Australia is selling the detention centre, and the new security industry it has brought with it, as a boon to the local economy. 

A report produced by the free market neo-liberal think tank Adam Smith International concluded that the processing centre itself had led to a “70% increase in the number of formal jobs in the Manus economy or around 1000 extra jobs for Manusians” and a “60-200% increase in sales by Manus businesses and 25% increase in the number of people they employ.”

Given the island’s high unemployment, limited cash economy and run-down services, many Manus Islanders welcomed the opportunities brought by the flood of aid money and low paid security guard jobs, but not without growing concerns over its toxic impact on local culture and stability. Large, sudden influxes of cash in PNG are typically accompanied by a rise in public disorder, alcohol abuse and domestic violence.

The Australian government has also covered the PNG government’s significant legal costs in opposing a judicial led human rights investigation into detention conditions on Manus, and defending a constitutional challenge brought by the PNG Opposition, which sought to challenge the validity of the memorandum of understanding between Australia and PNG sanctioning the reopening of the detention centre.

Australia has a surprisingly good reputation in PNG.  Locals broadly support and appreciate Australian aid, especially in light of the decline in core government services post-Independence (although there are certainly exceptions and reservations).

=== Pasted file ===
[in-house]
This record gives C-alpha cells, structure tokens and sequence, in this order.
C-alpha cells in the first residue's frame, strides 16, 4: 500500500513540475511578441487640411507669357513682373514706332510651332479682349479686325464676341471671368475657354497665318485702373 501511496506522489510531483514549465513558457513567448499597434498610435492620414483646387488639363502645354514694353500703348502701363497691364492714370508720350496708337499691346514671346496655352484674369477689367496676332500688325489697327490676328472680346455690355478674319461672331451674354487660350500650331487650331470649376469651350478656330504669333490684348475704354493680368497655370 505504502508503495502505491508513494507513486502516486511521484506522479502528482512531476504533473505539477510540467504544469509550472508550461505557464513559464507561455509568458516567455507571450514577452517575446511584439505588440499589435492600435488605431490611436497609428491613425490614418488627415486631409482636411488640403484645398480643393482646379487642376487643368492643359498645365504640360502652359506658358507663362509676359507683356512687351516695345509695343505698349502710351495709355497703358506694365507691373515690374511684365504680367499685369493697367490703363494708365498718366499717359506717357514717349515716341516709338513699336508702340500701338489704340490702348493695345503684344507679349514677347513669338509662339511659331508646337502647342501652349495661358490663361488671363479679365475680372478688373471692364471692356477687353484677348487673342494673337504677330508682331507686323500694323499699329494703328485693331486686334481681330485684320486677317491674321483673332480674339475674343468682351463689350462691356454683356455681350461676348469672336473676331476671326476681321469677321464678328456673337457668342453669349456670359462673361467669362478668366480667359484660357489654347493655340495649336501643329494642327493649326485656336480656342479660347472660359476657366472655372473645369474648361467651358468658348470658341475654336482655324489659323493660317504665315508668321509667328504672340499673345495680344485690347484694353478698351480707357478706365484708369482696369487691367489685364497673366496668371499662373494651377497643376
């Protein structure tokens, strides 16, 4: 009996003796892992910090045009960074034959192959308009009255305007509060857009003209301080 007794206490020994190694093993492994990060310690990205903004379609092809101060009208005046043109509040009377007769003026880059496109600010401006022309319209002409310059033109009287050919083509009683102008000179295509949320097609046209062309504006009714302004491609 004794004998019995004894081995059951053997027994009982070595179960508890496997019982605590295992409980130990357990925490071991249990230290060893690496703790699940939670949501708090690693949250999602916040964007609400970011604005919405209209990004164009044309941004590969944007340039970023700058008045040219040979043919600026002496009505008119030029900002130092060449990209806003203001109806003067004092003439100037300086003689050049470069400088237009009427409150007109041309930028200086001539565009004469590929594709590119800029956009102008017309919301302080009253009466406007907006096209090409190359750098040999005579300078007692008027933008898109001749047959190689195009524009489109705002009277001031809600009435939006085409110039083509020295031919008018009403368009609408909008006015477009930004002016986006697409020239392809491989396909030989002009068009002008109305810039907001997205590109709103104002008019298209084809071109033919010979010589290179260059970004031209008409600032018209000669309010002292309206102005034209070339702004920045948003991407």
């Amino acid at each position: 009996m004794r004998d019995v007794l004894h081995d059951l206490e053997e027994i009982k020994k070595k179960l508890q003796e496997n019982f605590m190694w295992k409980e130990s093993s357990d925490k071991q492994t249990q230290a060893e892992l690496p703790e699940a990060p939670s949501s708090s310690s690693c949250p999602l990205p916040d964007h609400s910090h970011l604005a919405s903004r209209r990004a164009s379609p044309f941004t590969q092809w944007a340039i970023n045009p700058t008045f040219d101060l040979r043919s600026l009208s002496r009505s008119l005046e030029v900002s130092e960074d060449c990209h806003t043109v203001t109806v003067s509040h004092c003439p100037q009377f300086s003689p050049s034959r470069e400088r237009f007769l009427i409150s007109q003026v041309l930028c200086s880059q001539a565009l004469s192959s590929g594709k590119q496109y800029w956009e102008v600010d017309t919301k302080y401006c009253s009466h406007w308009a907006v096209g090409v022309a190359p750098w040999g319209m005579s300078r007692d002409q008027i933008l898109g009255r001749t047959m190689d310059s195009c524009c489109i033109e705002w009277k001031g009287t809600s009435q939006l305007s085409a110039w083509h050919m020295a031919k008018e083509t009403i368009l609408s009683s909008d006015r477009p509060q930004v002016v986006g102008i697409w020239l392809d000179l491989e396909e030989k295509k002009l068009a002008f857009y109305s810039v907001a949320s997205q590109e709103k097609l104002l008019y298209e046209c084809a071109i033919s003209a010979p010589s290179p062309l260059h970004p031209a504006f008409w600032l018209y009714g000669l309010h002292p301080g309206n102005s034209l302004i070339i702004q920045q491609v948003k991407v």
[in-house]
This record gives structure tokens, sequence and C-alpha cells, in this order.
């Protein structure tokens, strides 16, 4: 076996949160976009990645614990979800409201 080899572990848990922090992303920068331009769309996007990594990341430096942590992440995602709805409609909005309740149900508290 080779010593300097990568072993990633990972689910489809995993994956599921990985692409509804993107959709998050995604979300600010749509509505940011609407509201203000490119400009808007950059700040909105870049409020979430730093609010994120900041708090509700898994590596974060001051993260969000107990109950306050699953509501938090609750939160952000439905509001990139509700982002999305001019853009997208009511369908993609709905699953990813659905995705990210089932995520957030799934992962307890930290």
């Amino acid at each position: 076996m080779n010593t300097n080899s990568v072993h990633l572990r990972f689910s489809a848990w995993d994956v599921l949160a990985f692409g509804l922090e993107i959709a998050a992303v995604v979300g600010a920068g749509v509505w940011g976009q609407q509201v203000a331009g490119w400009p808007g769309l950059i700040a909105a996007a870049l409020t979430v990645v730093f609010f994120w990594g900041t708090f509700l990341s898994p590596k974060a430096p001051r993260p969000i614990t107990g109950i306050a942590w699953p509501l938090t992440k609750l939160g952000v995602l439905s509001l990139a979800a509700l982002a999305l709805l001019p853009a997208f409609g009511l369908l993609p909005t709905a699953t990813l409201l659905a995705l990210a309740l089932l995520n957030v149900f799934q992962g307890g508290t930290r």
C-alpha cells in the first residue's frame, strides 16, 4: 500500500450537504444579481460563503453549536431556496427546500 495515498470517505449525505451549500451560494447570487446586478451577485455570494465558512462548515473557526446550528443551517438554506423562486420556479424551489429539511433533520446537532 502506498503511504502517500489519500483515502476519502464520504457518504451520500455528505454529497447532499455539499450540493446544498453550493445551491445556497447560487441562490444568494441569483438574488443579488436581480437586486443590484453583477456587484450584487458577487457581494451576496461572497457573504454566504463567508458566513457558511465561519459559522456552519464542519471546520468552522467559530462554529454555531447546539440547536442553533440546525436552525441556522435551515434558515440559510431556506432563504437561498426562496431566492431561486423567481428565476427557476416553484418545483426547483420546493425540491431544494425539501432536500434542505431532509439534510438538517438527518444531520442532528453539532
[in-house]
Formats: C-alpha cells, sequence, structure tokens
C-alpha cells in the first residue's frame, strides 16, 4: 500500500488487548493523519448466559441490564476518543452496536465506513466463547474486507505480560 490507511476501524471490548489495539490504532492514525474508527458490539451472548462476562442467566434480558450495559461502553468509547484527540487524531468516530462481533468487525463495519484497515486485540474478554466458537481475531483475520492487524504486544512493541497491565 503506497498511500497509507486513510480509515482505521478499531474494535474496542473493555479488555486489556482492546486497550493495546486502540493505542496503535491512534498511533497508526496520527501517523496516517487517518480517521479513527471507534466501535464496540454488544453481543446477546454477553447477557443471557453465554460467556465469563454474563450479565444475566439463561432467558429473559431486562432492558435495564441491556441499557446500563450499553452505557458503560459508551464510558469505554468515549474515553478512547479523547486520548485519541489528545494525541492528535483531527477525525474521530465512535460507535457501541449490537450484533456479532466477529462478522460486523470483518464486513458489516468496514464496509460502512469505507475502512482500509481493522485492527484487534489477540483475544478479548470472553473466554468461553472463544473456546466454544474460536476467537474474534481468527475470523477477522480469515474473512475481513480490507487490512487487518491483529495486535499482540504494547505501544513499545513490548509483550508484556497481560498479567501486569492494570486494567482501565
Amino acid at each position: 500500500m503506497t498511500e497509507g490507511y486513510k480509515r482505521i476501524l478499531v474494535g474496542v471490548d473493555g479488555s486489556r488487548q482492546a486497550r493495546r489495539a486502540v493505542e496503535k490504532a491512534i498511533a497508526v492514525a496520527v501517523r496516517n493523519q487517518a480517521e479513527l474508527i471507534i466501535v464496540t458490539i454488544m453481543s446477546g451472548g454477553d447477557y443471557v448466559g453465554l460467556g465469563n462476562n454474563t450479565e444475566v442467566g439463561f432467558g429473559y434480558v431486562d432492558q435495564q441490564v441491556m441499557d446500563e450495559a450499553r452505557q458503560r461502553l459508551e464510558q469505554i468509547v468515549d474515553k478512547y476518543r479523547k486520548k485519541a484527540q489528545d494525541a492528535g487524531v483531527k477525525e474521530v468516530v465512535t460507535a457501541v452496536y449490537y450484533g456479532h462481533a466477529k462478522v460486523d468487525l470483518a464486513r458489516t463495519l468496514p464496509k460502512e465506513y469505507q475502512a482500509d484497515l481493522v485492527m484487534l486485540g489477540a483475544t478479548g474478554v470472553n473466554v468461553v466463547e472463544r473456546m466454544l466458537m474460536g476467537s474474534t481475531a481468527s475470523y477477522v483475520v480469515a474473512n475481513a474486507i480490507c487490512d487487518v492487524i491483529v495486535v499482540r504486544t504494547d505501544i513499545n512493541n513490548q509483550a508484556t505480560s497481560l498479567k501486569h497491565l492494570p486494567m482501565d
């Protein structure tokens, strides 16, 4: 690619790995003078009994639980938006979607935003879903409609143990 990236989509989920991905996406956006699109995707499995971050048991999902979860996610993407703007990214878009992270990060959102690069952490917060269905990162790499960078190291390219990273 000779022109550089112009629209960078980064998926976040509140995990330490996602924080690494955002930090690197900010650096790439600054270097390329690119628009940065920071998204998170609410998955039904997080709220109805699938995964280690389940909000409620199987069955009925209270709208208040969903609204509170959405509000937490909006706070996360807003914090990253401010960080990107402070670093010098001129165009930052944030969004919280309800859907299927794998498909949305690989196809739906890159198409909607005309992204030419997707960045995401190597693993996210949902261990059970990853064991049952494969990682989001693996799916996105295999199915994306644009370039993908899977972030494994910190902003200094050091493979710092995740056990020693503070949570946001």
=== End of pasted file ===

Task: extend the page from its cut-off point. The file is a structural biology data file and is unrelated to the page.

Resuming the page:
Even though many Australians would struggle to locate PNG on a map, many Papua New Guineas feel a strong social, cultural and historical connection with Australia even when they have never set foot there.

Yet, there is growing discontent with the relationship as Papua New Guineans witness Australia’s increasingly unashamed and cynical pursuit of its own interests. 

Australia’s current relationship with its closest neighbor is founded on the belief that the country’s compliance can be bought for the price of desperately needed services and infrastructure – over the next four years, Australia will give an additional $420 million to PNG for the redevelopment of courts, hospitals, universities and highways.

Vehemently rejecting PNG’s Faustian pact with Australia, Fr Denny Guka, the president of the PNG Council of Churches said recently, “We resist the temptation to disregard the values enshrined in our Constitution in exchange for monetary or material gain. We regret the way that Papua New Guinea has become an accomplice in a very questionable handling of human tragedy.”

Throughout PNG, Manus locals have a reputation for being highly literate, business-minded people who know a scam when they see it. The notion that Australia is cynically buying their compliance through its aid budget will not be lost on them, nor will the reality that Australia is inducing Papua New Guineans to abandon their sense of moral justice with the promise of development.

Australia’s abrogation of its responsibilities under the refugee convention has undermined its capacity to be a champion for human rights and good governance in PNG at a time when this is sorely needed.

For instance, PNG has recently reintroduced the death penalty. Australia is saying nothing publicly, despite our clear interest in the abolition of the death penalty throughout our region and reports that both Indonesia and Thailand have offered financial assistance and expertise.